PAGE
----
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Kalman: Lots Of Bruins’ Success Rests On Spooner

By By Matt Kalman, CBS Boston

The bulk of the Bruins’ roster to start the 2017-18 season is dominated by rookies and veterans 29 or older.

One of the few players that doesn’t fit into either category, however, might have the biggest hand in determining whether the Bruins take the next step toward returning to elite.

Center Ryan Spooner is 25 and entering his third NHL season. He’s working on a one-year contract. If he can center the Bruins’ third line, the Bruins would be one of the deepest in the NHL down the middle with Patrice Bergeron and David Krejci ahead of him. If Spooner can’t live up to coach Bruce Cassidy’s standards, well then that would throw the Bruins into flux – possibly relying on more rookies or needing to swing a trade for a veteran to stabilize that line.

With 214 games of NHL experience, Spooner’s training wheels are off and we’re going to learn what he’s made of this season. Cassidy’s ascension was supposed to juice Spooner’s production after people decided former coach Claude Julien was holding the speedster back. Instead, Spooner found himself in Cassidy’s doghouse and sat out the last two games of the Bruins’ first-round playoff loss to Ottawa.

Despite his contract and experience, Spooner wasn’t guaranteed a job in training camp. Cassidy made it clear what he wanted to see from Spooner, often saying, “I don’t want Ryan Spooner to lead our team in hits, it’s not his game, just engage in those battles.”

Spooner took that coaching to heart and even had one preseason game where he was credited with two hits. But he’s going to have to continue his new approach when the season starts against Nashville on Thursday.

“It means they just want me to have ‘hard skill.’ They don’t want me going out there trying to kill guys, they just want me out there just being harder on the puck,” Spooner told CBS Boston recently. “I find for me that when I hit a little bit more it kind of gets me in the game a little bit, so I’ve been trying to do that. So we’ll see.”

“That’s never been my game before,” he continued. “I’m just trying to build another more of a layer to it and if I can finish maybe two or three checks a game, not go looking for it but if the opportunity’s there, I have a chance to do it, I should be doing that, right?”

Spooner has been helped by about 10 pounds of added muscle this year, which has made him more confident in battles, as well as stronger. Spooner’s new approach helped him secure a spot in the opening night lineup right where he expected to be – centering the third line (barring a Bergeron absence because of injury).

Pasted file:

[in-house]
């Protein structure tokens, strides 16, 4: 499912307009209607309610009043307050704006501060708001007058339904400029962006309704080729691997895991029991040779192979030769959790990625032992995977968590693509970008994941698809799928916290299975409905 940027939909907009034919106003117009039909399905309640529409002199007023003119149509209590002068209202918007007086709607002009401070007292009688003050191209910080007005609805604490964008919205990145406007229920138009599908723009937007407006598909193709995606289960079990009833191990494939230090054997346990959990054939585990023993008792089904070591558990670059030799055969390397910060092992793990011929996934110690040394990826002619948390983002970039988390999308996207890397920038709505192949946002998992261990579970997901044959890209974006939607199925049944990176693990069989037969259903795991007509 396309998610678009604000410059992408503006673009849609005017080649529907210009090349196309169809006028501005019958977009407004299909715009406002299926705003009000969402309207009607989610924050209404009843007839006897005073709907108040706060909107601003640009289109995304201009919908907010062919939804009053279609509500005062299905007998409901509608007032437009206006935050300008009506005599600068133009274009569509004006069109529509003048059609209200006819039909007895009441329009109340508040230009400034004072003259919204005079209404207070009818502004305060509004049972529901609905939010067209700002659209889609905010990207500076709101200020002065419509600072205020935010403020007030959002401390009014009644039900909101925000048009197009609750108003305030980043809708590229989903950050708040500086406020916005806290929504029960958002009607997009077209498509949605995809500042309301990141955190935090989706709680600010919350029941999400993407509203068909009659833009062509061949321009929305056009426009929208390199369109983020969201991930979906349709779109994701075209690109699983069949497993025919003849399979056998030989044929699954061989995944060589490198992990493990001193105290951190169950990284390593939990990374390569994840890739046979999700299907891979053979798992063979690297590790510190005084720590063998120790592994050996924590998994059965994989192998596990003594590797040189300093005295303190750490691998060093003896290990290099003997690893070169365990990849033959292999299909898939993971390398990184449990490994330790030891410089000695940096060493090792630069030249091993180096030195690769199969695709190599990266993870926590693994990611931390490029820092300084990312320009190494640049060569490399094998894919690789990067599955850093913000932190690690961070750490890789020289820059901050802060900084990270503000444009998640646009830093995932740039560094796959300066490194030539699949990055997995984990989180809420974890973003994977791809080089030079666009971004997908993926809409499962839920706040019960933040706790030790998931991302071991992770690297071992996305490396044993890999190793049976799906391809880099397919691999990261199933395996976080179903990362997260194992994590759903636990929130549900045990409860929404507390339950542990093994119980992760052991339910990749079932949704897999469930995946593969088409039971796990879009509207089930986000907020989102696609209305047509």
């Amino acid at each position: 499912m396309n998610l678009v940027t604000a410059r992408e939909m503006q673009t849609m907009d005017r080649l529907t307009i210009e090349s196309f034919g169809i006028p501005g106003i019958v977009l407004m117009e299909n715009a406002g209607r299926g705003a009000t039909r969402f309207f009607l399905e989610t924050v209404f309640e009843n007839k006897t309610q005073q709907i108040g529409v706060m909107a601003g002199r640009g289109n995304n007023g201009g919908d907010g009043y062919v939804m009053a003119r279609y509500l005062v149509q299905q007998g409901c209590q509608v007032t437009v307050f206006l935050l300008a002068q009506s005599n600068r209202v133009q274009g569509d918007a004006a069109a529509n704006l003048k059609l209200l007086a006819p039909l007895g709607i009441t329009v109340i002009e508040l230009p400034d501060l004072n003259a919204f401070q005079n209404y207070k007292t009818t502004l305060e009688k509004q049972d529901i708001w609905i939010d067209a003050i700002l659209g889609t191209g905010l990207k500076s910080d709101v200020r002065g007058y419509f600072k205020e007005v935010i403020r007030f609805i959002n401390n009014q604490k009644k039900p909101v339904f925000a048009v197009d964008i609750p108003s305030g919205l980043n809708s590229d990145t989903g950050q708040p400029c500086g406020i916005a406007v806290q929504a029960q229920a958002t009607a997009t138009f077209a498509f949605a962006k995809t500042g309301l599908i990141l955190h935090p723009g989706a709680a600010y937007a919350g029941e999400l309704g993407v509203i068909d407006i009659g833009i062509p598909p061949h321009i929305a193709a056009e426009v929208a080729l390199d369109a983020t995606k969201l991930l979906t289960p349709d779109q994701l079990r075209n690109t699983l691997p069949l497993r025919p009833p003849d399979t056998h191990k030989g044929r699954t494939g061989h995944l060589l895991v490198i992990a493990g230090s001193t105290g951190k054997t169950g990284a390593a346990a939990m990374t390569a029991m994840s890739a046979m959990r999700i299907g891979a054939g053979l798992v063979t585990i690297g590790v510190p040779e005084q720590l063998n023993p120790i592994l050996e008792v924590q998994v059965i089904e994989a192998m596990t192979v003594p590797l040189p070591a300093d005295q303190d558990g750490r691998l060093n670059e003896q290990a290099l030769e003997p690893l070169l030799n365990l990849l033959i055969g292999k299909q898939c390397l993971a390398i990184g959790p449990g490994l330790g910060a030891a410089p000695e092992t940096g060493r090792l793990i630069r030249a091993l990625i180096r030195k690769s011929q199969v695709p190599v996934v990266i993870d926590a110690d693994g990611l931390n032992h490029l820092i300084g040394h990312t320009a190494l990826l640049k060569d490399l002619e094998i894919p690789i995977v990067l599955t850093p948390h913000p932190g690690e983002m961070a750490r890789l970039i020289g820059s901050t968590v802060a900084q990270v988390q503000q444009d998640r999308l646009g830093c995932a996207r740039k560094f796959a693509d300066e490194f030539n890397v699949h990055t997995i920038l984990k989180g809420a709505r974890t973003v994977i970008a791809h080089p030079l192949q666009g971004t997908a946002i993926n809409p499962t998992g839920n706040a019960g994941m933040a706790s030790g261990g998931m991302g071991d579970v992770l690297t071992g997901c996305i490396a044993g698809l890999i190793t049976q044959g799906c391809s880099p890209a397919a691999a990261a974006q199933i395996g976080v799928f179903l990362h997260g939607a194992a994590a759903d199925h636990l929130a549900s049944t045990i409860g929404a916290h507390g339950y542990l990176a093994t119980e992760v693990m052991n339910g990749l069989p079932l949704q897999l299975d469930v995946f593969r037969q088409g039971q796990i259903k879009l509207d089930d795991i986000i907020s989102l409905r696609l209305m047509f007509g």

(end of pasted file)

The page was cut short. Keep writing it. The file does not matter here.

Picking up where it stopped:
“I haven’t scored. But that’s not really part of it,” he said. “I think the most important thing for me is just kind of going out there and showing that I’ve improved at the things they want me to improve at, just show them that I’m willing to do that sort of stuff. Showing that I’m going to accept the challenge and the goals and the points, they’re always going to come, but you kind of work on the smallest part of your game, the work ethic, the scoring chances, the points are going to come.”

Faceoffs are still a bugaboo for Spooner, who may never become anywhere near as proficient as Bergeron and Krejci. Spooner’s been working at that for a long time. But Cassidy can work around Spooner’s deficiency at the dots, often playing him on a line with someone that can pick up the slack like David Backes, Riley Nash or Sean Kuraly. There’s no similar way for Cassidy to make up for it if Spooner decides he doesn’t have the will to fight for a puck in the corner or space around the net.

Considering how important a fast start will be to the Bruins, one would think that if Spooner hadn’t made strides he’d be where he was at the end of the playoffs instead of playing. Cassidy didn’t give Spooner a ringing endorsement Wednesday, but credited the center’s effort this camp.

“Well he’s trying to play more competitive. I think that challenge stemmed from last year. He’s not the only one. We’ve got some players that we want to build up different levels of his game. His happens to be the ability to compete, win more pucks,” Cassidy said. “I think he’s making a legitimate effort to become a more rounded player in that area. So far, so good. We’ll judge it going forward.”

In order to take another step as a team, the Bruins’ depth is going to have to be more about production than just names on a whiteboard. They’ll need to be a four-line team again, and that means the Bruins will need their third line to produce.

It all starts with Spooner playing the way he says he’s committed to playing now that all the circumstances are there for him to thrive. A step back or holding pattern in Spooner’s development could stunt the Bruins’ growth.

Matt Kalman covers the Bruins for CBSBoston.com and also contributes to NHL.com and several other media outlets. Follow him on Twitter@MattKalman.

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